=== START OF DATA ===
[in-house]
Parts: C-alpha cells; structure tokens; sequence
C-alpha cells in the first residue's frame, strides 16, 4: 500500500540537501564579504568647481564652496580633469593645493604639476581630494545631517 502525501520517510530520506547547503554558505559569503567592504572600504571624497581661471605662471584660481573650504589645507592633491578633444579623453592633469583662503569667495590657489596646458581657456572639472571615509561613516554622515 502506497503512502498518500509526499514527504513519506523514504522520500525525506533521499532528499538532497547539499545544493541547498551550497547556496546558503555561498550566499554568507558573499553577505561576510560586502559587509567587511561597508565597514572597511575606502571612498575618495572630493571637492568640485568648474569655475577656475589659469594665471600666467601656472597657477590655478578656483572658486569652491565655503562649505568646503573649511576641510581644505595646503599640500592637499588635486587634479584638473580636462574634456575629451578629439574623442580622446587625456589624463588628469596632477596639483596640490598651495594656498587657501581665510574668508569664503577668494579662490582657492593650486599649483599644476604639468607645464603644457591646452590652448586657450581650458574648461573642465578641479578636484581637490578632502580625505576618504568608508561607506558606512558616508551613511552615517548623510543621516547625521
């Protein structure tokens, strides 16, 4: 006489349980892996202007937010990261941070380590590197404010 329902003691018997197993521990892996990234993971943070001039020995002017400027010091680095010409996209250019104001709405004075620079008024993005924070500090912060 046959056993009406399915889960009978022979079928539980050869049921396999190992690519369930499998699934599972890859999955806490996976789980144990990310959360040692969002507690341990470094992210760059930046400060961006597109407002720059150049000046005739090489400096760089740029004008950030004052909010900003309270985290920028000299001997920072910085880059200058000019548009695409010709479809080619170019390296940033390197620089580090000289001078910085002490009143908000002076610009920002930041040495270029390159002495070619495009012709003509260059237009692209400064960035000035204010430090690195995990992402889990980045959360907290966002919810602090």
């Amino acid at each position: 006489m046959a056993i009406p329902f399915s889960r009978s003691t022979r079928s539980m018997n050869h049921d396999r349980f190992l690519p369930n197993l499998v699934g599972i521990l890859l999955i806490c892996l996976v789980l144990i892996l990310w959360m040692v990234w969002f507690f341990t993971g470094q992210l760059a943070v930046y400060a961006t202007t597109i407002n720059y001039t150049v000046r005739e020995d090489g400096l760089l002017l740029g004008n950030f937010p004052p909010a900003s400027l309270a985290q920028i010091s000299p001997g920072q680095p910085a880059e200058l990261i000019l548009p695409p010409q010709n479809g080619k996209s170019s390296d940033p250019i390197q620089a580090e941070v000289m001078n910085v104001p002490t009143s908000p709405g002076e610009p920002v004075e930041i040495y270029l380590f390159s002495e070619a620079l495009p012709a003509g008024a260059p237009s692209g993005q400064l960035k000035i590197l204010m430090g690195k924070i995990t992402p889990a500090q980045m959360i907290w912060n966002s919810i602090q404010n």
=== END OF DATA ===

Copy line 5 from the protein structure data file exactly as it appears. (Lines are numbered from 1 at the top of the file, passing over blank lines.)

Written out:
């Amino acid at each position: 006489m046959a056993i009406p329902f399915s889960r009978s003691t022979r079928s539980m018997n050869h049921d396999r349980f190992l690519p369930n197993l499998v699934g599972i521990l890859l999955i806490c892996l996976v789980l144990i892996l990310w959360m040692v990234w969002f507690f341990t993971g470094q992210l760059a943070v930046y400060a961006t202007t597109i407002n720059y001039t150049v000046r005739e020995d090489g400096l760089l002017l740029g004008n950030f937010p004052p909010a900003s400027l309270a985290q920028i010091s000299p001997g920072q680095p910085a880059e200058l990261i000019l548009p695409p010409q010709n479809g080619k996209s170019s390296d940033p250019i390197q620089a580090e941070v000289m001078n910085v104001p002490t009143s908000p709405g002076e610009p920002v004075e930041i040495y270029l380590f390159s002495e070619a620079l495009p012709a003509g008024a260059p237009s692209g993005q400064l960035k000035i590197l204010m430090g690195k924070i995990t992402p889990a500090q980045m959360i907290w912060n966002s919810i602090q404010n």